Shutting down irrigation based on the wet bulb temperature can save a substantial amount of water and money!
The wet bulb temperature can be used to determine when it is safe to shut down irrigation systems used for cold protection. When the wet bulb temperature is 32°F or higher, the irrigation system can be stopped without danger to any part of the plant (Harrison, Gerber, and Choate, IFAS Circular 348).
There is always a risk when using irrigation systems - micro-sprinkler or conventional sprinkler - for cold/frost protection. Low humidity and wind can produce weather conditions that result in a wet bulb temperature - the lowest temperature to which air can be cooled by evaporating water into it - 5°F to 6°F lower than the air temperature. Therefore, plant surfaces that have been wetted by irrigation systems, and subsequently exposed to evaporation, can end up 5°F to 6°F cooler than the air temperature. This may result in plant damage if the wet bulb temperature is below the critical minimum temperature (CMT) for your particular crop. However, when the wet bulb temperature is equal to or above your CMT, there is no risk of cold-air damage due to evaporative cooling. Therefore, irrigation systems can be safely turned off when the wet bulb temperature reaches your CMT or higher.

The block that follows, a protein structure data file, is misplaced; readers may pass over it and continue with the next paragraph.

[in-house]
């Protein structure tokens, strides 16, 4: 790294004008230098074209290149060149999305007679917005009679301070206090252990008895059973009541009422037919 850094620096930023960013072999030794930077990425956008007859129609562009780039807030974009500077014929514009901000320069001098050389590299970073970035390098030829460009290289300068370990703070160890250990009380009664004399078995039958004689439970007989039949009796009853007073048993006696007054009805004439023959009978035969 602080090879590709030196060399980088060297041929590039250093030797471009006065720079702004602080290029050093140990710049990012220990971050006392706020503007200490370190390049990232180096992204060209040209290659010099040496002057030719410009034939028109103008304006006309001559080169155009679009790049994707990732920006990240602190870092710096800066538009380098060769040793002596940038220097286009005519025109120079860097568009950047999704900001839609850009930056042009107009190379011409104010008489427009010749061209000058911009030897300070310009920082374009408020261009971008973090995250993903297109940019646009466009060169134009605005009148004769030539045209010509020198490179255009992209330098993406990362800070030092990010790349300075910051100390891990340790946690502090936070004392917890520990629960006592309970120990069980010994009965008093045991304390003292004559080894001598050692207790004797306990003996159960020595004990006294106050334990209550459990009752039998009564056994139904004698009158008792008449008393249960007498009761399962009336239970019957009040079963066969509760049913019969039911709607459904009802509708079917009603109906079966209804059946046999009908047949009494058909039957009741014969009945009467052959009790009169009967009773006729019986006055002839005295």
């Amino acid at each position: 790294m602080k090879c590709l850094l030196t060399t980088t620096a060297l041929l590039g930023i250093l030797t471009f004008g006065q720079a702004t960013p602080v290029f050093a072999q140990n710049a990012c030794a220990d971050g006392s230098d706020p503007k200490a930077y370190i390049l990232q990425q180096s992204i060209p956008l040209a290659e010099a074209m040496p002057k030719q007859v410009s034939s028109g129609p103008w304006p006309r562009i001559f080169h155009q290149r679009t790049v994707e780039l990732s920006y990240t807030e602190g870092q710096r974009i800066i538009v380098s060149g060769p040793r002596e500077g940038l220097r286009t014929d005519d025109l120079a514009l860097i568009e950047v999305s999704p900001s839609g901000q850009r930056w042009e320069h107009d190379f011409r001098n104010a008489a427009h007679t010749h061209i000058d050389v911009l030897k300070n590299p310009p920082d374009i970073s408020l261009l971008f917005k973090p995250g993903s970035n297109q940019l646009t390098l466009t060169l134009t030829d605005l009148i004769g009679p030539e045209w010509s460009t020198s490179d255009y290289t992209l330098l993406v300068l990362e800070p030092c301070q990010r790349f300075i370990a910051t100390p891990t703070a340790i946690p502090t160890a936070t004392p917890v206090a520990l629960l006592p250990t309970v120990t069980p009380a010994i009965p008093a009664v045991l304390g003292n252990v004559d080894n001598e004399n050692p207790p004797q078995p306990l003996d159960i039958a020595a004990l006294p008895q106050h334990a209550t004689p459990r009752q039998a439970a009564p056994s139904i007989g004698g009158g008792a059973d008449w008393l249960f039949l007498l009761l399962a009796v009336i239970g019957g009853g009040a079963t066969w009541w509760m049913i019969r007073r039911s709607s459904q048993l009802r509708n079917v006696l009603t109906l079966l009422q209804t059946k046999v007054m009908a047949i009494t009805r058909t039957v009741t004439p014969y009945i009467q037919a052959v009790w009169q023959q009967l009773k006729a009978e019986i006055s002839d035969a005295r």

The Wet Bulb-Based Irrigation Cutoff Temperature calculator calculates an air temperature at which the wet bulb and your CMT would be equal. It is based on a user-selected critical temperature (see Determining Critical Temperature for Freezing Plants in Florida for more information on critical temperature) and the difference between the observed air and wet bulb temperatures, and is calculated for each FAWN site.
Once the cutoff temperature has been reached and irrigation systems have been turned off, it is not necessary to continue irrigation until all ice has melted from the plant.
Below are links to UF Electronic Data Information Source (EDIS) searches for publications that may be useful for learning more about this topic
EDIS Search – Evaporative Cooling
EDIS Search – Wet Bulb Temperature